ADNOC Gas is the biggest flotation yet on the Abu Dhabi stock exchange, which opens at 9:30 am (0530 GMT).

At more than 50 times oversubscribed, it is the biggest demand ever seen for an initial public offering in the Middle East and North Africa, outstripping oil firm Saudi Aramco’s world-record $29.4 billion listing just over three years ago.

The rapidly organised IPO from ADNOC, one of the world’s biggest oil firms, follows last year’s scramble for alternative gas resources after Russia’s invasion of Ukraine, and comes as countries search for cleaner fuels to mitigate global warming.

Energy consultant Roudi Baroudi, who heads the Qatar-based Energy and Environment Holding firm, said he expected brisk demand when the shares start trading.

“There is every reason to expect that the massive oversubscription we saw will carry over into strong interest when the shares are floated publicly,” Baroudi told AFP.

– ‘Transition fuel’ –

Abu Dhabi National Oil Company, the United Arab Emirates’ key revenue-earner, retains a 90 percent stake in the subsidiary formed from its former gas processing, LNG and industrial gas units.

Gas is being touted as cleaner than other fossil fuels as countries around the world strive to reduce their emissions.

Baroudi said Liquified Natural Gas (LNG) was “the most important transition fuel in the move away from hydrocarbons”.

In 2021, the UAE produced 57 billion cubic metres (bcm) of natural gas, or about 1.4 percent of global output, according to the BP Statistical Review of World Energy.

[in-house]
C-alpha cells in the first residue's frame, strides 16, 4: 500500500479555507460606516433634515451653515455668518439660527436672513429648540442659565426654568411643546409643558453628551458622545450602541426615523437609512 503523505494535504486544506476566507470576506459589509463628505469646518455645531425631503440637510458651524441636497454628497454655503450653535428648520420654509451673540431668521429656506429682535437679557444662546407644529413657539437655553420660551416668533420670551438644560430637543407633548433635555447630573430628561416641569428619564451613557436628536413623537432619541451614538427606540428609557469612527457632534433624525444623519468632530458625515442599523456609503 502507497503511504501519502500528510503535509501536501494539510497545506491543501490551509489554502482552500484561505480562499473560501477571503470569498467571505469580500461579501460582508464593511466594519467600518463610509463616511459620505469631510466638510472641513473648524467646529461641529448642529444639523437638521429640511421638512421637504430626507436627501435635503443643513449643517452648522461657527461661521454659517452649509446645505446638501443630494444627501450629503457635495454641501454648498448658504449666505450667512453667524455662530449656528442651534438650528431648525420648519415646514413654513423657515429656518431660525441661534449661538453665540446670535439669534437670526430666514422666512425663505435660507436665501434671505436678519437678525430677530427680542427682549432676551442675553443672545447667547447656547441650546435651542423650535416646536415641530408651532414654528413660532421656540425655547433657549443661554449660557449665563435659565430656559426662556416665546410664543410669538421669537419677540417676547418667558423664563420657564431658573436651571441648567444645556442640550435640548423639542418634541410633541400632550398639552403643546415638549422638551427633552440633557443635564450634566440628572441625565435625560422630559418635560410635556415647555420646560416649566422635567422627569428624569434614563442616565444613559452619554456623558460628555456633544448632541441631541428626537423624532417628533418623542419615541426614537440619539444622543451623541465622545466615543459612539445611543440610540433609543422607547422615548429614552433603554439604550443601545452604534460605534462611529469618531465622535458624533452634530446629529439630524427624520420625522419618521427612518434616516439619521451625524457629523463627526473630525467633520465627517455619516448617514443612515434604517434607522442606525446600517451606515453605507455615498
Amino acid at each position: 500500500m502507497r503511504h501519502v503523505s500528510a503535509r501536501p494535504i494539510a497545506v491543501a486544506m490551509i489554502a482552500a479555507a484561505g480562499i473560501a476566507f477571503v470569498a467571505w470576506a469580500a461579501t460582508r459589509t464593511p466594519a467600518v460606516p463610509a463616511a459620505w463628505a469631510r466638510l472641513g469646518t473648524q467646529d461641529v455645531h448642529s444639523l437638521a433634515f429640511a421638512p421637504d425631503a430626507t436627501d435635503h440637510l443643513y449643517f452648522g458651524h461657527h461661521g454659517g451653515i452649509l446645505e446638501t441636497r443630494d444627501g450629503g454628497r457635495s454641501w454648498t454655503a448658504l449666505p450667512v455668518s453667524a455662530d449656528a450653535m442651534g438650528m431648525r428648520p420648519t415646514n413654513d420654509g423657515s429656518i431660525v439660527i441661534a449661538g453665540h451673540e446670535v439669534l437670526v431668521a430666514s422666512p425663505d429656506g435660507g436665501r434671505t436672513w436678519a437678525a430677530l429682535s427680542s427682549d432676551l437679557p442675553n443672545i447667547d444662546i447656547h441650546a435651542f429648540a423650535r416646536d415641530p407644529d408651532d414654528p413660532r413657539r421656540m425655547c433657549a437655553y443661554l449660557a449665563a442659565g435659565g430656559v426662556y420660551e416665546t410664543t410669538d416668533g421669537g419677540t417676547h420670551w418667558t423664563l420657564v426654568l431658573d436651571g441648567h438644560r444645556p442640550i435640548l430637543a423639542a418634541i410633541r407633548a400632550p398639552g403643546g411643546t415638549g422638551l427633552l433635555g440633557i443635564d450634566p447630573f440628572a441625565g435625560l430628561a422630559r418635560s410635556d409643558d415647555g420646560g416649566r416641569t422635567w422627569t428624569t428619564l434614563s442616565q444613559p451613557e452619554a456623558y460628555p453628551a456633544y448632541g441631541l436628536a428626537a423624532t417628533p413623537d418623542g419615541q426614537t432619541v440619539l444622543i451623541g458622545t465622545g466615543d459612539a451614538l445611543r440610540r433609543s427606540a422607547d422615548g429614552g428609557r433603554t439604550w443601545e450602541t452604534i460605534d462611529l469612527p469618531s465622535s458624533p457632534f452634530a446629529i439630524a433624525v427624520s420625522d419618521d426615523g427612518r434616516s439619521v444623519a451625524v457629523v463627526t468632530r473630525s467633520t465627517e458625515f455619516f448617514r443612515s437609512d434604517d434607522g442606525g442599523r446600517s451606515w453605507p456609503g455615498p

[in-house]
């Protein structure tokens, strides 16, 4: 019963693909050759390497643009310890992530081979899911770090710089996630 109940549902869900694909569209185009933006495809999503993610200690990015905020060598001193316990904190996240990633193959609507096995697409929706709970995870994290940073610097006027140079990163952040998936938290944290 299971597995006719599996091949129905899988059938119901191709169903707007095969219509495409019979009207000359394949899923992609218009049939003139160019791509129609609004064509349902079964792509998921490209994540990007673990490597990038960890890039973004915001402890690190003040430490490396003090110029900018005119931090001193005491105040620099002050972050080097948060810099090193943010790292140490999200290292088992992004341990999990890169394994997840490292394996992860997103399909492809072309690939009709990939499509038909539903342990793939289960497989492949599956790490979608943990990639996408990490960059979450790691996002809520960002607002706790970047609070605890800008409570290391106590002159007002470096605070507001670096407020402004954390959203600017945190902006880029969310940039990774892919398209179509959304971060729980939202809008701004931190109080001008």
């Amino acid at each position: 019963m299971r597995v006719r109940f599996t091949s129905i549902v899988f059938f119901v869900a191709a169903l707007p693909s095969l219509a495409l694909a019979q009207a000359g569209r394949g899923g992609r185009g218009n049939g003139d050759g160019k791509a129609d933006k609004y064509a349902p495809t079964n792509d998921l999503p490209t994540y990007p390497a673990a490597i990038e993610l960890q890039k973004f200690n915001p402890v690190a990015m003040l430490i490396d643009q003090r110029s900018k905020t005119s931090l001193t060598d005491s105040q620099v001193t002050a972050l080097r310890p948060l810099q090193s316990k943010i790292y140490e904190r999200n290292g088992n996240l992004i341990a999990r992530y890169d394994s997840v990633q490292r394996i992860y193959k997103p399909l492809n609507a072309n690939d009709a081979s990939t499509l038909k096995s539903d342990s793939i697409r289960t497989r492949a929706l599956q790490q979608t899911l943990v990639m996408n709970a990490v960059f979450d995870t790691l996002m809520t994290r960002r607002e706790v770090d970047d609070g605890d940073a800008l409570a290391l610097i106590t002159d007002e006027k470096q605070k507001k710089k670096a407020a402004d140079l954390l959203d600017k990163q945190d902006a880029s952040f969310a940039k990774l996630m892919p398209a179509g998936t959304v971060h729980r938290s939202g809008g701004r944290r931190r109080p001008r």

That same year, the Emirates exported 8.8 bcm of LNG, 1.7 percent of world LNG exports, the Statistical Review said.

“As global efforts to battle climate change gain pace, the role of natural gas in general… is widely expected to grow,” Baroudi said.

“ADNOC enjoys a solid reputation, so it was to be expected that the ADNOC Gas IPO would attract strong interest.”

ADNOC Gas could be the first in a series of share offerings in Abu Dhabi this year.

At least eight companies are expected to follow in fields ranging from technology to asset management and regenerative medicine, Bloomberg said, citing Sameh Al Qubaisi, director general of economic affairs at Abu Dhabi’s Department of Economic Development.

Sweden Sets Up $23 Billion Emergency Backstop for Utilities

Want the lowdown on European markets? In your inbox before the open, every day.

Sweden’s government will provide Nordic and Baltic utilities as much as 250 billion kronor ($23.2 billion) in credit guarantees as it seeks to prevent Russia’s energy curbs from setting off a financial crisis.

The measure is aimed at helping companies struggling to meet the surging collateral requirements needed to trade electricity, and avoid the threat of some going into technical defaults as soon as Monday, Finance Minister Mikael Damberg said at a news conference in Stockholm. Utilities registered with Nasdaq Clearing AB are eligible for the guarantees.

“The issue is currently isolated to energy producers, but unless we act, it could have contagion effects on the rest of the financial market,” the minister said on Sunday. “Ultimately, it could lead to a financial crisis.”

The surging price of energy in Europe has made it more expensive for utilities to buy and sell electricity, because of the collateral required to guarantee trades on power markets facing unprecedented turbulence. Fortum Oyj of neighboring Finland said Aug. 29 its collateral rose by 1 billion euros ($1 billion) in a week to 5 billion euros, excluding funds posted by its German subsidiary Uniper SE.

Germany agrees $65bn inflation relief package

AFP / Berlin

The German government yesterday unveiled a new multi-billion euro plan to help housesholds cope with soaring prices, and said it was eyeing windfall profits from energy companies to help fund the relief.